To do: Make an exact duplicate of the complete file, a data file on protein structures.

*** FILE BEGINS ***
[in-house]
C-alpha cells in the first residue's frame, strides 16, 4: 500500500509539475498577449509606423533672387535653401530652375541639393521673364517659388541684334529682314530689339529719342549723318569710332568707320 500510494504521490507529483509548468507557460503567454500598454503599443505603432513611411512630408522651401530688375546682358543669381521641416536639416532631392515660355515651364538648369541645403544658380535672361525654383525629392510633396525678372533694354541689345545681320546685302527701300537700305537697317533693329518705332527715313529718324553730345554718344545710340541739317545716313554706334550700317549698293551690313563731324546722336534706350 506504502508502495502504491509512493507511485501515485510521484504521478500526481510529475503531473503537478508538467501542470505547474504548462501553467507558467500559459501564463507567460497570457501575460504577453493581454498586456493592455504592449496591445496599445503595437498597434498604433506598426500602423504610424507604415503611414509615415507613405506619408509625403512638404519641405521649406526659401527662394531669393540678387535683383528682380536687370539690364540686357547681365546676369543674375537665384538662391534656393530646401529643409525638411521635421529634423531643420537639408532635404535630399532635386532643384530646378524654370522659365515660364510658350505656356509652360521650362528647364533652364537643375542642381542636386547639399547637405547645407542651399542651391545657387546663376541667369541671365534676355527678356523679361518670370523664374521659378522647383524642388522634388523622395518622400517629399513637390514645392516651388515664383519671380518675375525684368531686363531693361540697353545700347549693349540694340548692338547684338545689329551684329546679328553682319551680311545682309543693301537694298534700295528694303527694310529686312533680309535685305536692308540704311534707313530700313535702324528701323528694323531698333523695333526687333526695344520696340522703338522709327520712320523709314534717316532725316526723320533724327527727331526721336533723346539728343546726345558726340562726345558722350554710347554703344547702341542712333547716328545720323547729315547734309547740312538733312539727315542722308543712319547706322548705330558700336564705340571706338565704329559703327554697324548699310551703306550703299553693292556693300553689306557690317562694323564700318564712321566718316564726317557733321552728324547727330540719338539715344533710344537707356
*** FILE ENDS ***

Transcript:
[in-house]
C-alpha cells in the first residue's frame, strides 16, 4: 500500500509539475498577449509606423533672387535653401530652375541639393521673364517659388541684334529682314530689339529719342549723318569710332568707320 500510494504521490507529483509548468507557460503567454500598454503599443505603432513611411512630408522651401530688375546682358543669381521641416536639416532631392515660355515651364538648369541645403544658380535672361525654383525629392510633396525678372533694354541689345545681320546685302527701300537700305537697317533693329518705332527715313529718324553730345554718344545710340541739317545716313554706334550700317549698293551690313563731324546722336534706350 506504502508502495502504491509512493507511485501515485510521484504521478500526481510529475503531473503537478508538467501542470505547474504548462501553467507558467500559459501564463507567460497570457501575460504577453493581454498586456493592455504592449496591445496599445503595437498597434498604433506598426500602423504610424507604415503611414509615415507613405506619408509625403512638404519641405521649406526659401527662394531669393540678387535683383528682380536687370539690364540686357547681365546676369543674375537665384538662391534656393530646401529643409525638411521635421529634423531643420537639408532635404535630399532635386532643384530646378524654370522659365515660364510658350505656356509652360521650362528647364533652364537643375542642381542636386547639399547637405547645407542651399542651391545657387546663376541667369541671365534676355527678356523679361518670370523664374521659378522647383524642388522634388523622395518622400517629399513637390514645392516651388515664383519671380518675375525684368531686363531693361540697353545700347549693349540694340548692338547684338545689329551684329546679328553682319551680311545682309543693301537694298534700295528694303527694310529686312533680309535685305536692308540704311534707313530700313535702324528701323528694323531698333523695333526687333526695344520696340522703338522709327520712320523709314534717316532725316526723320533724327527727331526721336533723346539728343546726345558726340562726345558722350554710347554703344547702341542712333547716328545720323547729315547734309547740312538733312539727315542722308543712319547706322548705330558700336564705340571706338565704329559703327554697324548699310551703306550703299553693292556693300553689306557690317562694323564700318564712321566718316564726317557733321552728324547727330540719338539715344533710344537707356